Major digital advertising technology players Integral Ad Science and DoubleVerify are both competing to become favored Facebook partners in an experimental brand safety program at the social network, Ad Age has learned. However, their enthusiasm could be a little premature as Facebook is still barely off the ground with the program, which aims to implement “adjacency” controls in News Feed.
A number of ad agency and brand marketing executives, who spoke with Ad Age on condition of anonymity, say that they have heard from both DoubleVerify and Integral Ad Science in recent weeks, separately calling on their advertising clients to contact Facebook on their behalf to help them snag a deal to measure brand safety in Facebook News Feed.
DoubleVerify and Integral Ad Science are both deeply embedded in the digital advertising ecosystem with independent services that measure fraud, viewability standards (how long an ad is viewed by a consumer), and brand safety. Facebook is currently conducting a crucial test to see if it can apply brand safety standards to News Feed, which is the personalized content stream served to 1.8 billion daily users, the way it has in other parts of its platform like within video ads, and the measurement firms want to be the first to participate. The jockeying by the measurement firms is high-stakes, too, because both companies recently went public with multi-billion-dollar valuations. Facebook’s largest brand safety experiment would be a prize for either.
“They are both pushing for it,” says one ad agency exec, speaking on condition of anonymity. “They’ve reached out to sort of, I won’t say pressure, but just saying can you send Facebook a note saying that you would like this.”
Facebook declined to comment about any outreach from potential measurement partners. DoubleVerify and Integral Ad Science did not respond to requests for comment for this story.
However, a Facebook spokesman did say that the News Feed brand safety tests are still in their infancy, and it is not ready to talk about the details of the program publicly. In January, Facebook announced that it would begin to develop a new way for brands to control where they show up in News Feed.
Facebook said it would let brands apply “topic exclusions” to their News Feed ads to help avoid appearing above or below content from everyday users and publishers that don’t meet their brand suitability standards. For instance, participating brands could avoid appearing near topics like news and politics.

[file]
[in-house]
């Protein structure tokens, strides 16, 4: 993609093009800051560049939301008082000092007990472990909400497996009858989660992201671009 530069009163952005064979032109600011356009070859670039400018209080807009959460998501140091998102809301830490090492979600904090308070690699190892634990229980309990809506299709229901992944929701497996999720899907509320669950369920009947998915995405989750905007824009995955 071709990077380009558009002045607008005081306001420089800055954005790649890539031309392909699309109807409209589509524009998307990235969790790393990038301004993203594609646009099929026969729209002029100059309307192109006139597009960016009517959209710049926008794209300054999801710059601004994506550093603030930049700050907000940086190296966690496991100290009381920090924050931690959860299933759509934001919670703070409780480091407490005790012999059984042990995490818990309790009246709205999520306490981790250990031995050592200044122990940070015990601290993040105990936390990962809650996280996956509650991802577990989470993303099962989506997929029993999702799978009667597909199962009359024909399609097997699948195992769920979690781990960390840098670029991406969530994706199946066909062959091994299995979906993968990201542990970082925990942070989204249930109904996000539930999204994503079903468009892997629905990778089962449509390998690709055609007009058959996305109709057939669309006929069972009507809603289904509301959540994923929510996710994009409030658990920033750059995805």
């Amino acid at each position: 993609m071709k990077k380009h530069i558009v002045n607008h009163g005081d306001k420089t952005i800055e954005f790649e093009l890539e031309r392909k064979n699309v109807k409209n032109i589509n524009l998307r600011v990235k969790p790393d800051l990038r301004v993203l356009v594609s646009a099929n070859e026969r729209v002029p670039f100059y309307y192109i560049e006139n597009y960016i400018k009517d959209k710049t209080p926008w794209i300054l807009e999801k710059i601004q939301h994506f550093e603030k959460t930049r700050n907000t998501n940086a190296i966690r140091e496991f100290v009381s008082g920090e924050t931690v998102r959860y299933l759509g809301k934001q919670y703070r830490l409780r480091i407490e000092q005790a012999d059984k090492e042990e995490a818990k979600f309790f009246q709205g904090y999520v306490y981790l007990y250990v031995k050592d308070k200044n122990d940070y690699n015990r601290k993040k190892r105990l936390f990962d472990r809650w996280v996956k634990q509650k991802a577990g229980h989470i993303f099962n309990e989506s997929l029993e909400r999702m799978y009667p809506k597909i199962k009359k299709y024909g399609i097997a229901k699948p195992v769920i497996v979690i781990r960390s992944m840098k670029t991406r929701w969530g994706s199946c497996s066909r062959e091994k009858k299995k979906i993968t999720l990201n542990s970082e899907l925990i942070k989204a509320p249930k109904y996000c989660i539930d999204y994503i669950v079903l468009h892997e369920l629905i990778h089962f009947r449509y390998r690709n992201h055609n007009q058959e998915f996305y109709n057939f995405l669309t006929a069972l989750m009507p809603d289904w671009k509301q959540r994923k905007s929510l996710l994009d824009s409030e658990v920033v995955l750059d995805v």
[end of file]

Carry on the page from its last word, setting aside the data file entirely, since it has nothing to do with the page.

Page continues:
Facebook already has “topic exclusions” available in other parts of the platform, including in-stream video ads and Facebook Audience Network, which is Facebook’s ad network that serves ads to third-party publishers. News Feed represents a much greater technological challenge, and Facebook has only begun the smallest tests of how the new controls would work. In recent weeks, advertisers have said that part of the answer is for Facebook to analyze individual users for their propensity to share and consume the type of content brands want to avoid, and then it could restrict ads to those users from the brands that choose to avoid them.
DoubleVerify and Integral Ad Science are both already brand safety partners with Facebook in the “topic exclusions” program that pertains to video and audience network. However, in-stream video and audience network are a smaller portion of Facebook’s ad business in comparison to the News Feed. Facebook made $84 billion in ad revenue in 2020, and News Feed is its largest source of sales.
DoubleVerify and Integral Ad Science both make more money with more ad impressions flowing through their systems.
YouTube has a measurement program similar to the one Facebook is considering, and last year it named DoubleVerify, Integral Ad Science and a slate of others as partners. But with Facebook’s News Feed safety program still barely off the ground, it is still unclear if it can implement the types of protections brands are demanding. Facebook safety issues became more pronounced within the past year during the period of social unrest in the U.S. following the killing of George Floyd and during the U.S. presidential election.
More than 1,000 advertisers boycotted Facebook last July to protest hate speech and disinformation on the service, and that heightened the calls for brands to be able to avoid appearing adjacent to any offensive or unsuitable subjects.
Ad Age spoke with Lisa Utzschneider, CEO of Integral Ad Science, ahead of the company’s initial public offering this week. Utzschneider discussed the need for Facebook to verify brand safety through independent parties.
“Since the boycott last year, over 1,000 advertisers boycotted Facebook, it elevated the discussion in a broader arena for brand safety and third-party verification solutions to partner with third-party verification companies,” Utzschneider said. “I hope it happens that Facebook opens up to [Integral Ad Science]. Facebook earlier this year published a blog saying they’re going to build a first-party solution first, but given the incredible need, there’s a huge opportunity.”
Contributing: Mike Juang